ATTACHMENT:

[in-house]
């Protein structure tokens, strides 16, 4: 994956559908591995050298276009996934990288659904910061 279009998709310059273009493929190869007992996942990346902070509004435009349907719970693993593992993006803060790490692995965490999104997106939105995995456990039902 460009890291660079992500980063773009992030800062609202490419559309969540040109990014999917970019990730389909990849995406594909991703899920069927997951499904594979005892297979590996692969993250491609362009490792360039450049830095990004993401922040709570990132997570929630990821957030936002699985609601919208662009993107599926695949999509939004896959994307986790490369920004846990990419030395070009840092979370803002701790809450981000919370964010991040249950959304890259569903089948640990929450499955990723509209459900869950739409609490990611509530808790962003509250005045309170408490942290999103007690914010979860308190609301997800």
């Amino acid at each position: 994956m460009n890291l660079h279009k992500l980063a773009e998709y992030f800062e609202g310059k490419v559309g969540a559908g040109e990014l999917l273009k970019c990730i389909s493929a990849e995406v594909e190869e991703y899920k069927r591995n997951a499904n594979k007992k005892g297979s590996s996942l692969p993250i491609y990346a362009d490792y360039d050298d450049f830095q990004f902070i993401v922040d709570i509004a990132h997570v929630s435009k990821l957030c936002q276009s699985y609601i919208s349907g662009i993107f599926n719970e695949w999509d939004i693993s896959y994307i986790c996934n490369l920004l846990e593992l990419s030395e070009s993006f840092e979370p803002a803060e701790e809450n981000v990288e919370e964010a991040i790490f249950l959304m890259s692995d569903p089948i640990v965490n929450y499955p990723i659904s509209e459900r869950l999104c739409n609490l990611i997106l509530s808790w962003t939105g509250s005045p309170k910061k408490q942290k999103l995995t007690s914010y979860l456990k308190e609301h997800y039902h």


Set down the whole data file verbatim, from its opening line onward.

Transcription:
[in-house]
């Protein structure tokens, strides 16, 4: 994956559908591995050298276009996934990288659904910061 279009998709310059273009493929190869007992996942990346902070509004435009349907719970693993593992993006803060790490692995965490999104997106939105995995456990039902 460009890291660079992500980063773009992030800062609202490419559309969540040109990014999917970019990730389909990849995406594909991703899920069927997951499904594979005892297979590996692969993250491609362009490792360039450049830095990004993401922040709570990132997570929630990821957030936002699985609601919208662009993107599926695949999509939004896959994307986790490369920004846990990419030395070009840092979370803002701790809450981000919370964010991040249950959304890259569903089948640990929450499955990723509209459900869950739409609490990611509530808790962003509250005045309170408490942290999103007690914010979860308190609301997800």
């Amino acid at each position: 994956m460009n890291l660079h279009k992500l980063a773009e998709y992030f800062e609202g310059k490419v559309g969540a559908g040109e990014l999917l273009k970019c990730i389909s493929a990849e995406v594909e190869e991703y899920k069927r591995n997951a499904n594979k007992k005892g297979s590996s996942l692969p993250i491609y990346a362009d490792y360039d050298d450049f830095q990004f902070i993401v922040d709570i509004a990132h997570v929630s435009k990821l957030c936002q276009s699985y609601i919208s349907g662009i993107f599926n719970e695949w999509d939004i693993s896959y994307i986790c996934n490369l920004l846990e593992l990419s030395e070009s993006f840092e979370p803002a803060e701790e809450n981000v990288e919370e964010a991040i790490f249950l959304m890259s692995d569903p089948i640990v965490n929450y499955p990723i659904s509209e459900r869950l999104c739409n609490l990611i997106l509530s808790w962003t939105g509250s005045p309170k910061k408490q942290k999103l995995t007690s914010y979860l456990k308190e609301h997800y039902h």